Time Warner's cable system revenues were up 15% for the first quarter of 2006 to $2.6 billion, the company's best-performing sector, despite a 2% decline in ad revenue. Driving the boost was a 16% increase in subscription revenues, including a 24% ($119 million) boost in high-speed data revenues as well as jumps in phone and digital video service revenues and basic cable rate hikes.
Each Time Warner Cable sub is now paying $87 per month on average, which the company says marks the twenty-first consecutive quarter of double-digit growth year-to-year in that figure.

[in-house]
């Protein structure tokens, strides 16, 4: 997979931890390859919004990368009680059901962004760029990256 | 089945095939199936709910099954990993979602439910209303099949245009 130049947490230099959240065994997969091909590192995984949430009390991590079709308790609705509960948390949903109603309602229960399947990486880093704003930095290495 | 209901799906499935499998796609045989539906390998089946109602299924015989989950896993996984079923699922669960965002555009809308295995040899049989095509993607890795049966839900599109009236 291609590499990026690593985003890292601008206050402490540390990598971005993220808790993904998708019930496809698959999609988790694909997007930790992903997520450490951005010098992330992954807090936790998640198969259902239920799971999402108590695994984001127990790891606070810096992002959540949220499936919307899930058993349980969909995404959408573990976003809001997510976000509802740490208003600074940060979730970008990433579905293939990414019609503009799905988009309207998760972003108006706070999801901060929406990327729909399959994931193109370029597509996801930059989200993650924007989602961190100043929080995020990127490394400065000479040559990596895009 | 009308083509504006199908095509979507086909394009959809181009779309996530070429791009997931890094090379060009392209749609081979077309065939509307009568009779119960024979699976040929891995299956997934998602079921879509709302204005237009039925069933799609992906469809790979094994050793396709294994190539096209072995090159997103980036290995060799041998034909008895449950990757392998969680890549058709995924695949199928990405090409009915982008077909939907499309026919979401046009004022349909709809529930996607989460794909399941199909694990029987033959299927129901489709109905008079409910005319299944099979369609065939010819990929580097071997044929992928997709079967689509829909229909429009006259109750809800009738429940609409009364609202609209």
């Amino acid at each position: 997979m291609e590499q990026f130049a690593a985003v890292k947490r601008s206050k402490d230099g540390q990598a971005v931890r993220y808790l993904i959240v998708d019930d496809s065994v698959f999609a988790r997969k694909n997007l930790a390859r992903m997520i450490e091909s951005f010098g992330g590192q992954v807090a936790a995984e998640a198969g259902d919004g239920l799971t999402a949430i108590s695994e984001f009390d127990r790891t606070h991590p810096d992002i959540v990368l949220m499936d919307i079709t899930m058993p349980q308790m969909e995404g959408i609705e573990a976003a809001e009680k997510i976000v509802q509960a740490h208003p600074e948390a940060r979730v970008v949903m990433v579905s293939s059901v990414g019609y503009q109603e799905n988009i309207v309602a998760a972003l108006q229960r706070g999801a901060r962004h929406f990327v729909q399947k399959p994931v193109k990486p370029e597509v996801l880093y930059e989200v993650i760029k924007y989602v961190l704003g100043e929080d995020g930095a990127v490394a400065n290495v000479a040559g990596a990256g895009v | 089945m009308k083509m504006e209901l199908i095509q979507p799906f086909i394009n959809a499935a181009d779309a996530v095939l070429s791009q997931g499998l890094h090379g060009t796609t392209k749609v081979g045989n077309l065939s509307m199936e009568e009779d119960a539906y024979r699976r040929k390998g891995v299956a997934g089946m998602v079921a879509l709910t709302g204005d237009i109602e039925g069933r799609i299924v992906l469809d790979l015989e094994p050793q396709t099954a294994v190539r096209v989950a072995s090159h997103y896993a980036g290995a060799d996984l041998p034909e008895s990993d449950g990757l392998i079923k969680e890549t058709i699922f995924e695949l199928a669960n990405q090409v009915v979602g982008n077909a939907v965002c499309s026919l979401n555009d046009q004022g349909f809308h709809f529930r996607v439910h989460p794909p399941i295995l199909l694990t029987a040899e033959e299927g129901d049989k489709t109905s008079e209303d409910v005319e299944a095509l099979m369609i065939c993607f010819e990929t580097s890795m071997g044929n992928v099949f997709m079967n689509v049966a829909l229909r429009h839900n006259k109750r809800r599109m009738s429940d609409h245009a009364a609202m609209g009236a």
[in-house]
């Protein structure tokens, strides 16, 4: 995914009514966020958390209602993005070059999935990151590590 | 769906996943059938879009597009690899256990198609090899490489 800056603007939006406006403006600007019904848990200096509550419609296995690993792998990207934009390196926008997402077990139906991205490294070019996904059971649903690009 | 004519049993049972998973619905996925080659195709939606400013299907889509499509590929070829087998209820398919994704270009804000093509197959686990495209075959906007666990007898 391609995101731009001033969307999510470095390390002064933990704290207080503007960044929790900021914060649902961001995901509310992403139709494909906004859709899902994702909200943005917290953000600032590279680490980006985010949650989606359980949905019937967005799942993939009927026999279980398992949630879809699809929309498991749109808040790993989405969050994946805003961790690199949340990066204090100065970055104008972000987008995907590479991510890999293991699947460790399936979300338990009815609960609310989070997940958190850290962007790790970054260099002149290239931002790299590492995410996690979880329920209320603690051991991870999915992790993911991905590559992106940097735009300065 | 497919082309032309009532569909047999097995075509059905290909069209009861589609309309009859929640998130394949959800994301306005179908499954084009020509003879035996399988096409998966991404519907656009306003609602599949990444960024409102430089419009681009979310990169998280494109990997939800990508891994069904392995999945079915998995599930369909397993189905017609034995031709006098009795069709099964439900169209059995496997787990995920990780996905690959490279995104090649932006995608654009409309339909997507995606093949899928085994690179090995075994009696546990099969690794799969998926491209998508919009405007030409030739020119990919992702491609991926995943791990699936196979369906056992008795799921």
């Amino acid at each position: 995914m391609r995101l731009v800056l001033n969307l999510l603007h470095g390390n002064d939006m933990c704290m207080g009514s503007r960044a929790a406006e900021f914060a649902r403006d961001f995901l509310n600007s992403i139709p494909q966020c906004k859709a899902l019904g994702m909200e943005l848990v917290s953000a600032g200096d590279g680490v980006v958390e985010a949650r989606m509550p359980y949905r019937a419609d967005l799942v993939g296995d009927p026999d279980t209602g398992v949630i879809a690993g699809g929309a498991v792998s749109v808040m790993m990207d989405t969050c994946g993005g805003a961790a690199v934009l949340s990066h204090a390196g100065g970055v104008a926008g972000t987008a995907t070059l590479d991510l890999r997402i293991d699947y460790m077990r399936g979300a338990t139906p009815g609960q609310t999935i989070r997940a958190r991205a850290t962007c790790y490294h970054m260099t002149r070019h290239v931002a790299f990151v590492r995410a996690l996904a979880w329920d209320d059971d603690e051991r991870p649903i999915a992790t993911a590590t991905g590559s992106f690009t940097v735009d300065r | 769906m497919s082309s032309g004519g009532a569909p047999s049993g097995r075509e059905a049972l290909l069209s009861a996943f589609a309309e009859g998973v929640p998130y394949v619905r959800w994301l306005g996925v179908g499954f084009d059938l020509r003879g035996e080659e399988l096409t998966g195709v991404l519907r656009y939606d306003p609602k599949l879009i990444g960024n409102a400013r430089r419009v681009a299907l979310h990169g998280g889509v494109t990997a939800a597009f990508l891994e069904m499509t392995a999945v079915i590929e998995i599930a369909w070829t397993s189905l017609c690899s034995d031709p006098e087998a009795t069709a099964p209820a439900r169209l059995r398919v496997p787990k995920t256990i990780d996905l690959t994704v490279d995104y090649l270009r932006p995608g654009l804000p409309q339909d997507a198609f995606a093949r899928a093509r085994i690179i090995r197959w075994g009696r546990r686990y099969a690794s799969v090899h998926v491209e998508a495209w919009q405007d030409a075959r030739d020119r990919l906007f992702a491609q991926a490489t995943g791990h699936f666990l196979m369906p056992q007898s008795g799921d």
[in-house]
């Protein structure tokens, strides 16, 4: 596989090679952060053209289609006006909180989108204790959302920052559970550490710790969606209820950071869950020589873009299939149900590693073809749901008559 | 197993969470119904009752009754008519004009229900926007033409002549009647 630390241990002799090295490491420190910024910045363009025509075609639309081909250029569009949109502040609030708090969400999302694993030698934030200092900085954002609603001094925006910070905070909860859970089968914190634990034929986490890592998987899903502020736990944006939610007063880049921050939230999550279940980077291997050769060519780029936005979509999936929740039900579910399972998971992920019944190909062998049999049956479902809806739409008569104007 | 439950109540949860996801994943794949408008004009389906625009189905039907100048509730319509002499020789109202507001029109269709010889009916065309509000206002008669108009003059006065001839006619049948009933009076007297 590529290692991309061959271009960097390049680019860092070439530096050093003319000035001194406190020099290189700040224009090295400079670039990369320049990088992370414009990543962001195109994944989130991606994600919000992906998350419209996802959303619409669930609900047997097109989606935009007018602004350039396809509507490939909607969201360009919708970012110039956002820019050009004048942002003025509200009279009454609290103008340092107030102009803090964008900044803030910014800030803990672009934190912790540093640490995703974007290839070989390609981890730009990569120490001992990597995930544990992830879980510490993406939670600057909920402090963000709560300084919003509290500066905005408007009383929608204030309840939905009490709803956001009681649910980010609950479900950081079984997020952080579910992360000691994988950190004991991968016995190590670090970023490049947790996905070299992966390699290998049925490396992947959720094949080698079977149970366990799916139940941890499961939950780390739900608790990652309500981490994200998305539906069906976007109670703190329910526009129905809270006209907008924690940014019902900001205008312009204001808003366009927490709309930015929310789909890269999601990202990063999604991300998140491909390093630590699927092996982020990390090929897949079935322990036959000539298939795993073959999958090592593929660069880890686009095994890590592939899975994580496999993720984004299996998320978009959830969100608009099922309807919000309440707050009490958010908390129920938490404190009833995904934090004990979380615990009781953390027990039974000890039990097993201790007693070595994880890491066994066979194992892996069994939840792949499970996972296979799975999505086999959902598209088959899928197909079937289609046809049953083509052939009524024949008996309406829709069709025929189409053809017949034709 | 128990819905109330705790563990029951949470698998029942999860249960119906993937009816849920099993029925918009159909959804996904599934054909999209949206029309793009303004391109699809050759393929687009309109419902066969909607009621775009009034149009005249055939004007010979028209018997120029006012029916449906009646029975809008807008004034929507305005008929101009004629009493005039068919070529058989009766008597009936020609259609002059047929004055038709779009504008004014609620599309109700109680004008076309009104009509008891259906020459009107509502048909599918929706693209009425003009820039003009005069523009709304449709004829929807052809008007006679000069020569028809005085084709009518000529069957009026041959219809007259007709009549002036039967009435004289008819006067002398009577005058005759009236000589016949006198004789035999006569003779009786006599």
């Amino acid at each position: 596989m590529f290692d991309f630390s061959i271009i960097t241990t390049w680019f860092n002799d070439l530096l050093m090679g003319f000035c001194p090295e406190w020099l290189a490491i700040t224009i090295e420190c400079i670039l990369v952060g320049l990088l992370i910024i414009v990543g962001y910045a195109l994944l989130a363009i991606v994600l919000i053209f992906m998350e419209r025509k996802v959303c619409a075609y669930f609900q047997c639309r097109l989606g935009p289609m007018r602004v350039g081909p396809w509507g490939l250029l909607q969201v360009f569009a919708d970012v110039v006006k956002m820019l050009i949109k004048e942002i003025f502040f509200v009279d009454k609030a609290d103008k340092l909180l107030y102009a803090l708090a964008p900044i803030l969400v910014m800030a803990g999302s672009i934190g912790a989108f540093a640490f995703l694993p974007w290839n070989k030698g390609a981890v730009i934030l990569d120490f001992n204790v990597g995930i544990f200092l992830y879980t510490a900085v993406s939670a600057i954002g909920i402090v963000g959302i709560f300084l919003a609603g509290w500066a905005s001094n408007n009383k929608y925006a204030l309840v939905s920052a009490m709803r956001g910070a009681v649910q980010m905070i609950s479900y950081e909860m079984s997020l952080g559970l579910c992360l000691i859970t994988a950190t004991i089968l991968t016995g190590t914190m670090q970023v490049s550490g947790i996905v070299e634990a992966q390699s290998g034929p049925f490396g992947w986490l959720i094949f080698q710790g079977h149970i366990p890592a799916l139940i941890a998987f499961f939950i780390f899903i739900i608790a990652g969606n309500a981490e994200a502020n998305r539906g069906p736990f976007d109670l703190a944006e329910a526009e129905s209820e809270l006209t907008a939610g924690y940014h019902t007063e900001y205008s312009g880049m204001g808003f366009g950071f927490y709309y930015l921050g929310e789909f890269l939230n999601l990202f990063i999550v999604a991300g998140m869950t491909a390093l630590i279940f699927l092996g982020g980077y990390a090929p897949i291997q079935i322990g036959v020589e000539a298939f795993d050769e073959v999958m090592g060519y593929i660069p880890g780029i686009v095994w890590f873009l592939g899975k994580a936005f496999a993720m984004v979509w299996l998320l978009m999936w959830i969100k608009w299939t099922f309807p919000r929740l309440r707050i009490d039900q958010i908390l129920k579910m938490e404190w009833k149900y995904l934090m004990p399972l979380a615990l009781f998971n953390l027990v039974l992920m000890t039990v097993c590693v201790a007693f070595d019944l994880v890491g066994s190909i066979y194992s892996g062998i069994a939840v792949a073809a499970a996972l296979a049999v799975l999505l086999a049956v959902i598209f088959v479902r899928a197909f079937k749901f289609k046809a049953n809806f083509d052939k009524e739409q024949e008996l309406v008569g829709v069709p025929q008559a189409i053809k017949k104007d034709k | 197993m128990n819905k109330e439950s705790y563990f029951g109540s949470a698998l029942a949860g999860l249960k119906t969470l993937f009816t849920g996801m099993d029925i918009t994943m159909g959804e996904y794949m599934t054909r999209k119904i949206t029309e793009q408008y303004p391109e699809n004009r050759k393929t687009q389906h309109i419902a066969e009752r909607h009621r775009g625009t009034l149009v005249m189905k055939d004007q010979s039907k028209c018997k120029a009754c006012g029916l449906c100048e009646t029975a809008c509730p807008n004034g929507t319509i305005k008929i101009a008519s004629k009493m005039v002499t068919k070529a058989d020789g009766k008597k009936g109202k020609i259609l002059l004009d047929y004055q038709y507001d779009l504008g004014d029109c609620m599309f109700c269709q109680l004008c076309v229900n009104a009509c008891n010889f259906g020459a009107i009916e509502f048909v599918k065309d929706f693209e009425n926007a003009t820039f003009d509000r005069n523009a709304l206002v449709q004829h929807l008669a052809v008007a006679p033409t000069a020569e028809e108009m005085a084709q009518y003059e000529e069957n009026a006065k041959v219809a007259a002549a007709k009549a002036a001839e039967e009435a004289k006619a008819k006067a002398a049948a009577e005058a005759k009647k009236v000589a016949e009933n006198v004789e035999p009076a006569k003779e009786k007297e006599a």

Cable network revenue (TBS Braodcasting, HBO and The WB) was up 3% to $2.4 billion, with subscription and ad revenue both up. Subscriber revenes were up 8% to $108 million due to rate hikes as well as sub boosts at Turner and HBO. Ad revenue was up 3% to $21 million, led by a 6% boost at Turner that partly made up for a 10% drop at the soon-to-be folded WB.
Program fee revenue was down 23% to $58 million thanks in large part to the absence of Everybody Loves Raymond, which ended its CBS run last year.
Filmed entertainment was down 8% to $235 million, including sales drop-offs for DVD's of Friends and Seinfeld and lower sales of theatricals to TV.